A group of more than 50 law professors sent a letter Friday to the Senate Judiciary Committee expressing their support for Judge Amy Coney Barrett’s confirmation to the Supreme Court and calling her qualifications “stellar.”
In a letter to Chairman Lindsey Graham and ranking Democratic member Dianne Feinstein, obtained by National Review, the 53 law signatories identified themselves as a “diverse” group representing many fields and perspectives and holding “widely differing views about the President and the timing of this nomination.”
“We share the belief, however, that Judge Barrett is exceptionally well qualified to serve on the Supreme Court of the United States, and we urge the Senate to confirm her as an Associate Justice,” the group wrote.
President Trump nominated Barrett last month to fill the Supreme Court seat of the late Justice Ruth Bader Ginsburg, kicking off what is expected to be a tempestuous Senate confirmation battle less
When guests arrived to the White House last Saturday for a triumphant event unveiling President Donald Trump’s Supreme Court nominee, their first stop was a small room in the White House basement.
After providing their names, phone numbers and dates of birth, each was taken one-by-one by a staff member from the White House Medical Office to a smaller room nearby. The door was shut, and out came the swab.
One swirl in the right nostril, one swirl in the left. As their names were written on a paper sleeve to contain the sample, they were told: “No news is good news.”
So began what is
President Donald Trump’s official nomination of Judge Amy Coney Barrett excited more than just evangelicals and supporters of the pro-life movement on Saturday. The nomination of a non–Ivy League judge to the Supreme Court of the United States is the first in almost four decades.
Since Justice Sandra Day O’Connor was nominated and confirmed as the first woman to the bench in 1981, all 13 justices who followed O’Connor graduated from Harvard Law School or Yale Law School. O’Connor graduated from Stanford Law School.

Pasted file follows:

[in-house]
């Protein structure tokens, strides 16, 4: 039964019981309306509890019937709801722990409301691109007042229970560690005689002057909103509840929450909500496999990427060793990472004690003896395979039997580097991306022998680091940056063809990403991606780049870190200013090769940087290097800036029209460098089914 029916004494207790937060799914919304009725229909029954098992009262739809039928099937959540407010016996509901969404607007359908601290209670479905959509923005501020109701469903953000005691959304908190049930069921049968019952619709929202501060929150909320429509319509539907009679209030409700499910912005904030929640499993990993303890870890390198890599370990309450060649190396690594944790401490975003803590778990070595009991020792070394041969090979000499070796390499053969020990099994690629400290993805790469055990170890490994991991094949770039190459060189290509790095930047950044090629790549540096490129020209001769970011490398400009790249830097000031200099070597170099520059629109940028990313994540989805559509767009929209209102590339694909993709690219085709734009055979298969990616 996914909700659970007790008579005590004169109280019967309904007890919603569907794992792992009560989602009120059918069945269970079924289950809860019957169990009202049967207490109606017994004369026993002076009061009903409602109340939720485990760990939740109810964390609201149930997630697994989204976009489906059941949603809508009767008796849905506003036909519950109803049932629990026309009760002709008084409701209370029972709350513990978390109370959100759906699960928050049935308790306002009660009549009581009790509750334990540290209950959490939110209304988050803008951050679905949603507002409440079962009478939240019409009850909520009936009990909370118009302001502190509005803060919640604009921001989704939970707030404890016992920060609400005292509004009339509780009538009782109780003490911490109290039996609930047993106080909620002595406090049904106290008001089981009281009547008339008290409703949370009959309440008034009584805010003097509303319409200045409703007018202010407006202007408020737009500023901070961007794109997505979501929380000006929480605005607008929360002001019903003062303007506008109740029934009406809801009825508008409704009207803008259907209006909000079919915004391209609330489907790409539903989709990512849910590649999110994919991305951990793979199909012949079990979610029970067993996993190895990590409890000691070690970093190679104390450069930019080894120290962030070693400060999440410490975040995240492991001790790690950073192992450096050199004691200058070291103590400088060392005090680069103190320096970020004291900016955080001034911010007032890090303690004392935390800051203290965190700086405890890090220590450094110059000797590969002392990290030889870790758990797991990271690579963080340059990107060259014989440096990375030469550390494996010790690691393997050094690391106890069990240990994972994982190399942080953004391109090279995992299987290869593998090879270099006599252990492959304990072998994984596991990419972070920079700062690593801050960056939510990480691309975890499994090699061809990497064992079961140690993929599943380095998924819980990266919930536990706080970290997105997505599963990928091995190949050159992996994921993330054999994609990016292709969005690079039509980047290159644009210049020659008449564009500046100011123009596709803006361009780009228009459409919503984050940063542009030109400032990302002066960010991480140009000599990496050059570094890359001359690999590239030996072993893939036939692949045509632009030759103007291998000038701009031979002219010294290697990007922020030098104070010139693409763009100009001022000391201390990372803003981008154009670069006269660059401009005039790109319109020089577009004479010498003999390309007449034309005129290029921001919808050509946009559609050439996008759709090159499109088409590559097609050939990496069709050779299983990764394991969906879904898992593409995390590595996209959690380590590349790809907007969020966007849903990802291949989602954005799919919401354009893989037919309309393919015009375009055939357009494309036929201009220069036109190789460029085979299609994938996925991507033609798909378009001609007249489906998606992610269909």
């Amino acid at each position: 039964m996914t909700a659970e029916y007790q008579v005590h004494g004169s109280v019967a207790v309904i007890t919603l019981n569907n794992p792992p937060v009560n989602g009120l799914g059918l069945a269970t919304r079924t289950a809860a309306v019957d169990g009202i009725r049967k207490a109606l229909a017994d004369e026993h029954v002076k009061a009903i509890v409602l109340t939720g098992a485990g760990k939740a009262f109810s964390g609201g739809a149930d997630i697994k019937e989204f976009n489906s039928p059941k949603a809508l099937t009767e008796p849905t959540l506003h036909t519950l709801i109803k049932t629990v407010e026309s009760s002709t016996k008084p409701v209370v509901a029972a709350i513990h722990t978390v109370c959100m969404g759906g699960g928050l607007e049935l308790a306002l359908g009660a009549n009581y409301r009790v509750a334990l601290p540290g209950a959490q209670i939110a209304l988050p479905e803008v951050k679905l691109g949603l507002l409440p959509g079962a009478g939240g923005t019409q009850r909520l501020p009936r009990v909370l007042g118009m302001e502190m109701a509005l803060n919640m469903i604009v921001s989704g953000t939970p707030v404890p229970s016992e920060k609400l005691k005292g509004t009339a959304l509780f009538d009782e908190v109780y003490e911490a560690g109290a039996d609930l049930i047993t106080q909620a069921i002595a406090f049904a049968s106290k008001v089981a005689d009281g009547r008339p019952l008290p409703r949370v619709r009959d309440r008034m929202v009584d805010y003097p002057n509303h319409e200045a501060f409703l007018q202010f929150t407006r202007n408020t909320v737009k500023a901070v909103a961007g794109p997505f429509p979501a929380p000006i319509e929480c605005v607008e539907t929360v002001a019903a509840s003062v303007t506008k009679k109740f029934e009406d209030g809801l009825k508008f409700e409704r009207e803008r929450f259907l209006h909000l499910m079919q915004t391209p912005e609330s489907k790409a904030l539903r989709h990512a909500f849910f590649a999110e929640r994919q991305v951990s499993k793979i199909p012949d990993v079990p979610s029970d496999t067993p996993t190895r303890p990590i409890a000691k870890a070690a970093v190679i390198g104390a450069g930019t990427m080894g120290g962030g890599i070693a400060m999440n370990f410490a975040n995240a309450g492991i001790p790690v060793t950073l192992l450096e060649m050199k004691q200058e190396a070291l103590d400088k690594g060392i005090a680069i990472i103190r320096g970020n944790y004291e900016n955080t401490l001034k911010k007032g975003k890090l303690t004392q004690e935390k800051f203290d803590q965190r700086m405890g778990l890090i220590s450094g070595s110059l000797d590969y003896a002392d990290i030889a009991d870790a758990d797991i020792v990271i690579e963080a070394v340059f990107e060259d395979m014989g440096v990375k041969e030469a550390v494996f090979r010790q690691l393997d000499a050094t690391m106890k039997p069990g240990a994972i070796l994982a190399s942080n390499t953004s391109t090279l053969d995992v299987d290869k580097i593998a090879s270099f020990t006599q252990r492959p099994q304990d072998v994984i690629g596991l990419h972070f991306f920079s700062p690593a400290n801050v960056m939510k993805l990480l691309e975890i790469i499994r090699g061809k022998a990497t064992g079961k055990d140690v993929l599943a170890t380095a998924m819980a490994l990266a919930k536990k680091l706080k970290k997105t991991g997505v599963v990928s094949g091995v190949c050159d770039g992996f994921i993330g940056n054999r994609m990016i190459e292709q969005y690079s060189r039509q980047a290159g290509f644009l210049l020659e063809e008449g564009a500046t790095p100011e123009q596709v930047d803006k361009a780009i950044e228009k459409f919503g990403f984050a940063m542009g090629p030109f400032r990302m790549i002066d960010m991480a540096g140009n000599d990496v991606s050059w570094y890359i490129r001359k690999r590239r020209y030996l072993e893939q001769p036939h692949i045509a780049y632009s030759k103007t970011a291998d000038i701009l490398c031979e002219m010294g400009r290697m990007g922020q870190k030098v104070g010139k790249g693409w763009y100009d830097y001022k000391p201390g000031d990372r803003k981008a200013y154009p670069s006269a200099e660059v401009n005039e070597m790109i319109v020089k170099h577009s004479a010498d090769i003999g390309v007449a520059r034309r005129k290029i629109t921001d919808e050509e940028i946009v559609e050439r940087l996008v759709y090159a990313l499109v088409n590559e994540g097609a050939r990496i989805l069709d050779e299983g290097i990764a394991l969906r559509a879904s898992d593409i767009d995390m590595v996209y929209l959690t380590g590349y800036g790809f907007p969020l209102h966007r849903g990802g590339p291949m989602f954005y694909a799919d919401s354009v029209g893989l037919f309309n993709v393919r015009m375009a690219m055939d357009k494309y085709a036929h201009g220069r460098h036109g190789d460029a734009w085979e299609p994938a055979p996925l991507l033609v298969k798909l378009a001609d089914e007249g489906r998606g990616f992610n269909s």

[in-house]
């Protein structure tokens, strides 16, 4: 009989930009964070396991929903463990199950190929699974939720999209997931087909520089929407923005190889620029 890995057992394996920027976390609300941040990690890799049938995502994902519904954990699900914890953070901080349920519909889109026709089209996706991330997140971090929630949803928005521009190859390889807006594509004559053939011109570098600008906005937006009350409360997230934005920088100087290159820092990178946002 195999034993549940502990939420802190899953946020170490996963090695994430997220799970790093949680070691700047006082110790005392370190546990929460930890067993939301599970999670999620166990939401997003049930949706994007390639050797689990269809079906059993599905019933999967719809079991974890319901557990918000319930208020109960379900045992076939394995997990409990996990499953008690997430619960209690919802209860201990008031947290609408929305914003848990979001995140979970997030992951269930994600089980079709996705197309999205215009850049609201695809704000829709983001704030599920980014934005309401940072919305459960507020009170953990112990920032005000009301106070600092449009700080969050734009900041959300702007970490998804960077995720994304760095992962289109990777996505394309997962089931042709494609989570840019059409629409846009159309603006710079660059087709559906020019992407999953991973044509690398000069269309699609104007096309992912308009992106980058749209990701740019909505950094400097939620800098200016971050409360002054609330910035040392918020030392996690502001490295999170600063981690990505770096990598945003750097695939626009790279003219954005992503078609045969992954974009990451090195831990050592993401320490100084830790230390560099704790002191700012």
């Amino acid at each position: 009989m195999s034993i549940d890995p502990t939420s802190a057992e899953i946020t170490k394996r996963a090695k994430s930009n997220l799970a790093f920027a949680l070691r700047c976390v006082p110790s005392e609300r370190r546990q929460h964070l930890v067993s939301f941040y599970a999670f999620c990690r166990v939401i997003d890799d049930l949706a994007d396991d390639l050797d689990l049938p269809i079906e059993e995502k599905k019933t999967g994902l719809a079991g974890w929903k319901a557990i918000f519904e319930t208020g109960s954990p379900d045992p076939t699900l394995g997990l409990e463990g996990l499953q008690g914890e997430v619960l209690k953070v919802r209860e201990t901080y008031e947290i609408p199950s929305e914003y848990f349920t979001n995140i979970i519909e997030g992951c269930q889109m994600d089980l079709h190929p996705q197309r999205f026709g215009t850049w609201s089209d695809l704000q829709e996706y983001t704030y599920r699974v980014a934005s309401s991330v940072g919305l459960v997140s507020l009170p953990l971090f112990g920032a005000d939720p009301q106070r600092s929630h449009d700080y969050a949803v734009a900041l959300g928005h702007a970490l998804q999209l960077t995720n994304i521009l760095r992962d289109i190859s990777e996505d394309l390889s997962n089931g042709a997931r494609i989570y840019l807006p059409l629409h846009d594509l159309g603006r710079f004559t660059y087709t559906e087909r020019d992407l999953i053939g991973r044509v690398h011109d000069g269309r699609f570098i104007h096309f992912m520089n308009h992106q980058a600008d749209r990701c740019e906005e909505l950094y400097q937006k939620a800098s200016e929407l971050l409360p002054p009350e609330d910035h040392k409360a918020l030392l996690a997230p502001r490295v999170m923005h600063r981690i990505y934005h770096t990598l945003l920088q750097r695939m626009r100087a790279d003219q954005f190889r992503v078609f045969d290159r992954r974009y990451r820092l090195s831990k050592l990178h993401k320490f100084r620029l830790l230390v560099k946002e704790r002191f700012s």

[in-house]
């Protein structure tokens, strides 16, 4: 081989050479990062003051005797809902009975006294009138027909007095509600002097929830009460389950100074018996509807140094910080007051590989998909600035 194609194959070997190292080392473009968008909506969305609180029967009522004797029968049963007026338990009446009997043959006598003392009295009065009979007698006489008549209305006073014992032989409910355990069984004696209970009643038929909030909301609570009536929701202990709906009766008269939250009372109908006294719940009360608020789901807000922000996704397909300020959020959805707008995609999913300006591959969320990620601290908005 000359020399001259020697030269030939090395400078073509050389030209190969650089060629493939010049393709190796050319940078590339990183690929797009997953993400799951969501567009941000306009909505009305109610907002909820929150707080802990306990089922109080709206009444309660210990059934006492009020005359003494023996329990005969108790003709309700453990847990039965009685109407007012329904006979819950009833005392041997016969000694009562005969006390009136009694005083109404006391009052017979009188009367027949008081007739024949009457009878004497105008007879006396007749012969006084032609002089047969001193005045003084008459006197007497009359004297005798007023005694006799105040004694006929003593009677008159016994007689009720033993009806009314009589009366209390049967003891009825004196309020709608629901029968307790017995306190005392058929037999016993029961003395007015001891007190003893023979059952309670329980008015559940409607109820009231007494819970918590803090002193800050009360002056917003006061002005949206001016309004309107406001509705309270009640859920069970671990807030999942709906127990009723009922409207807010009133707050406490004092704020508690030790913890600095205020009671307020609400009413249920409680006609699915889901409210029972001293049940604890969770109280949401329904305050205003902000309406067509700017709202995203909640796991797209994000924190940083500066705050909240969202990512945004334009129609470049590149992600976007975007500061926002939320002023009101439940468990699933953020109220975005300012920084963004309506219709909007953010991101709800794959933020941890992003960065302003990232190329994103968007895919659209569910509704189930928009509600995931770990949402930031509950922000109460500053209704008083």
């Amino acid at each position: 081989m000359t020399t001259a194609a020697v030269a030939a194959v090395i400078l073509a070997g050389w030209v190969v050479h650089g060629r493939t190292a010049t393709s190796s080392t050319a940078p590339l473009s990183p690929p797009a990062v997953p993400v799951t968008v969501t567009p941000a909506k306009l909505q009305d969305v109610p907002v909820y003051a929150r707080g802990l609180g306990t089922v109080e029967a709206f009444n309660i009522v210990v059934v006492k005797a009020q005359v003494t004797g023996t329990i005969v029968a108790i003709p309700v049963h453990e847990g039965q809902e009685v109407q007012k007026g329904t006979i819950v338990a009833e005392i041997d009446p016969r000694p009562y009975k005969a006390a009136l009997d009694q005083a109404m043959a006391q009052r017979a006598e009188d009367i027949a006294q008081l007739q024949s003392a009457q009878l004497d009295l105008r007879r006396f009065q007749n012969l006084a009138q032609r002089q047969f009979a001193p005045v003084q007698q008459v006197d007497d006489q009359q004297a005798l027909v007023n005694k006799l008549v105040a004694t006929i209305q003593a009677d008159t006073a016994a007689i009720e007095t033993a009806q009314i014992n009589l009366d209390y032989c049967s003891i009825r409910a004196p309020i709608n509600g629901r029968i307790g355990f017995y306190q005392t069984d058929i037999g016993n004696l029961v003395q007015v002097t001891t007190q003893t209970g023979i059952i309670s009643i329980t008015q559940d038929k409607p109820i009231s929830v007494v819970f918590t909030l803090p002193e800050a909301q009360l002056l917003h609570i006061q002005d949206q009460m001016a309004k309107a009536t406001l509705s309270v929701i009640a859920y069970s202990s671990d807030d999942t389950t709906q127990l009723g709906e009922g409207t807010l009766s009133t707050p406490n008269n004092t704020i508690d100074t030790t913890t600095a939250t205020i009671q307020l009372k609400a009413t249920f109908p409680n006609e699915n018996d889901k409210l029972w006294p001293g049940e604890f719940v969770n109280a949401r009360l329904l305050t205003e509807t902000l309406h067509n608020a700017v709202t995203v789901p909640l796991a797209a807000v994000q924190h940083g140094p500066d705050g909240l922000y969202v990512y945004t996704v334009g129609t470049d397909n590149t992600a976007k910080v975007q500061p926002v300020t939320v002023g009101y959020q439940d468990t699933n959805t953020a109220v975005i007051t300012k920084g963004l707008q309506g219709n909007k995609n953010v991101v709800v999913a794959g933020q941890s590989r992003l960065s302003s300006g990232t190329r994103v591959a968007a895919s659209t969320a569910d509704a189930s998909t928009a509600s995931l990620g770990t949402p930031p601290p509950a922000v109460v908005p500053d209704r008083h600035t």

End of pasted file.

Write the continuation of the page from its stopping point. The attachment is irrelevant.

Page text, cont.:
However, if Barrett is confirmed, it would open a new path for law students who
Barrett has not participated in any cases during three years on the Chicago-based U.S. Court of Appeals for the 7th Circuit that dealt with the decade-old law, which has widened insurance coverage and altered many other aspects of the nation’s health-care system. Yet her academic writing and public action offer glimpses into her views: She has criticized the legal logic behind a Supreme Court decision that preserved the law and opposed a provision involving birth control.
Among the most revealing was an essay she wrote at the start of 2017, four months before Trump nominated her to the circuit bench. In the essay published by a journal of Notre Dame Law School, where she was a professor, Barrett argues that judges should respect the text of laws and contends that Chief Justice John G. Roberts Jr., who wrote the majority opinion the first time the Supreme Court upheld the health-care
President Donald Trump said that he believes Supreme Court nominee Amy Coney Barrett will look at issues before the court similar to the late Justice Antonin Scalia, by applying the “law as written.”
Trump formally nominated Barrett on Saturday. During the announcement, the president described the judge as “one of our nation’s most brilliant and gifted legal minds.” He said “she is a woman of unparalleled achievement, towering intellect, sterling credentials and unyielding loyalty to the Constitution.”
Democrats have strongly criticized Trump’s decision to nominate Barrett as well as Republicans efforts to move forward with the confirmation process ahead of the election on November